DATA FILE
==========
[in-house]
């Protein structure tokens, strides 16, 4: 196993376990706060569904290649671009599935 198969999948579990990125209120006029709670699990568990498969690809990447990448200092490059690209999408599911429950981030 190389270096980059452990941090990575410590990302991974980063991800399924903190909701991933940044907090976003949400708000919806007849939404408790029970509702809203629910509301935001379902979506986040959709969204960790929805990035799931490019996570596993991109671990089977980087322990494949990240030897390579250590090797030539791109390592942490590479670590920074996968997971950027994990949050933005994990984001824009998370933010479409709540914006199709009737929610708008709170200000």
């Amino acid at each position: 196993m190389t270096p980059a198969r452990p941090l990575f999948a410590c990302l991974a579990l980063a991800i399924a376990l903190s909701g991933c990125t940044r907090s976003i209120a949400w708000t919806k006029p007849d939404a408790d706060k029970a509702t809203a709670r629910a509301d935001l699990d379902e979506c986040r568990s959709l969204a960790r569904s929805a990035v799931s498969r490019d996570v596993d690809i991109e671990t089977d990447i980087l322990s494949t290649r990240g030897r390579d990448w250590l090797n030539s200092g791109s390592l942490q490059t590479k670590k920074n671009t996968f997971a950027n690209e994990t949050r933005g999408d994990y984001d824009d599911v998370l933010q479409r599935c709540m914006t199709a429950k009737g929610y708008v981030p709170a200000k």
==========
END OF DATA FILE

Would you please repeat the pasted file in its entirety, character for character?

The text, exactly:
[in-house]
């Protein structure tokens, strides 16, 4: 196993376990706060569904290649671009599935 198969999948579990990125209120006029709670699990568990498969690809990447990448200092490059690209999408599911429950981030 190389270096980059452990941090990575410590990302991974980063991800399924903190909701991933940044907090976003949400708000919806007849939404408790029970509702809203629910509301935001379902979506986040959709969204960790929805990035799931490019996570596993991109671990089977980087322990494949990240030897390579250590090797030539791109390592942490590479670590920074996968997971950027994990949050933005994990984001824009998370933010479409709540914006199709009737929610708008709170200000």
């Amino acid at each position: 196993m190389t270096p980059a198969r452990p941090l990575f999948a410590c990302l991974a579990l980063a991800i399924a376990l903190s909701g991933c990125t940044r907090s976003i209120a949400w708000t919806k006029p007849d939404a408790d706060k029970a509702t809203a709670r629910a509301d935001l699990d379902e979506c986040r568990s959709l969204a960790r569904s929805a990035v799931s498969r490019d996570v596993d690809i991109e671990t089977d990447i980087l322990s494949t290649r990240g030897r390579d990448w250590l090797n030539s200092g791109s390592l942490q490059t590479k670590k920074n671009t996968f997971a950027n690209e994990t949050r933005g999408d994990y984001d824009d599911v998370l933010q479409r599935c709540m914006t199709a429950k009737g929610y708008v981030p709170a200000k």